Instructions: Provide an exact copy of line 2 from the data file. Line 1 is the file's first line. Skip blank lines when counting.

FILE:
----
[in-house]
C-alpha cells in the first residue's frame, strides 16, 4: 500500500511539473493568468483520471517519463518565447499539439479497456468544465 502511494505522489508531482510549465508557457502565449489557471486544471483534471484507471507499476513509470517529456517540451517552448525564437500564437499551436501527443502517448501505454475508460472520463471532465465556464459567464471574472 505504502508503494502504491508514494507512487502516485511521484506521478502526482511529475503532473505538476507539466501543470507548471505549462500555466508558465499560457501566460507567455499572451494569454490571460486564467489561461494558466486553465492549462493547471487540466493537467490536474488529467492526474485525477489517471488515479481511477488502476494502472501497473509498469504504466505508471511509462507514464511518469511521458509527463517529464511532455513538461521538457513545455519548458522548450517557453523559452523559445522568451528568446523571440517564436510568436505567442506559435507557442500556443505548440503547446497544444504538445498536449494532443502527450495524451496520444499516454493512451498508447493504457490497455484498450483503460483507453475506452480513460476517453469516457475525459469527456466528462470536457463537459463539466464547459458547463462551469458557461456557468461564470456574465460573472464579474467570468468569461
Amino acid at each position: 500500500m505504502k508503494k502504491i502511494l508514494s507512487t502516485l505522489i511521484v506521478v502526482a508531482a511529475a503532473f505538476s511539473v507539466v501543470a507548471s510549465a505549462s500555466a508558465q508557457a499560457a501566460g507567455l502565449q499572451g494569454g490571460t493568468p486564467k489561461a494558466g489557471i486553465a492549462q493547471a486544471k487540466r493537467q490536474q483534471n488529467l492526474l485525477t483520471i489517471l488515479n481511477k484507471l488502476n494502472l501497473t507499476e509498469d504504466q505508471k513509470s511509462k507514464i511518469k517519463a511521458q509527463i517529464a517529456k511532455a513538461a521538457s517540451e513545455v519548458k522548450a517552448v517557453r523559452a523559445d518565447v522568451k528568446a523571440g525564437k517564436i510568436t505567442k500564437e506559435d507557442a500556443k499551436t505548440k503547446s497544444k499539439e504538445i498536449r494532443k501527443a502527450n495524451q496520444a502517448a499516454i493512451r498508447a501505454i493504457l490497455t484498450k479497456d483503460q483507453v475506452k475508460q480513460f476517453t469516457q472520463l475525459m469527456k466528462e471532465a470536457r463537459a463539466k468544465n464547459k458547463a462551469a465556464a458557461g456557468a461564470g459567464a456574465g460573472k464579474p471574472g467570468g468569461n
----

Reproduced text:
C-alpha cells in the first residue's frame, strides 16, 4: 500500500511539473493568468483520471517519463518565447499539439479497456468544465 502511494505522489508531482510549465508557457502565449489557471486544471483534471484507471507499476513509470517529456517540451517552448525564437500564437499551436501527443502517448501505454475508460472520463471532465465556464459567464471574472 505504502508503494502504491508514494507512487502516485511521484506521478502526482511529475503532473505538476507539466501543470507548471505549462500555466508558465499560457501566460507567455499572451494569454490571460486564467489561461494558466486553465492549462493547471487540466493537467490536474488529467492526474485525477489517471488515479481511477488502476494502472501497473509498469504504466505508471511509462507514464511518469511521458509527463517529464511532455513538461521538457513545455519548458522548450517557453523559452523559445522568451528568446523571440517564436510568436505567442506559435507557442500556443505548440503547446497544444504538445498536449494532443502527450495524451496520444499516454493512451498508447493504457490497455484498450483503460483507453475506452480513460476517453469516457475525459469527456466528462470536457463537459463539466464547459458547463462551469458557461456557468461564470456574465460573472464579474467570468468569461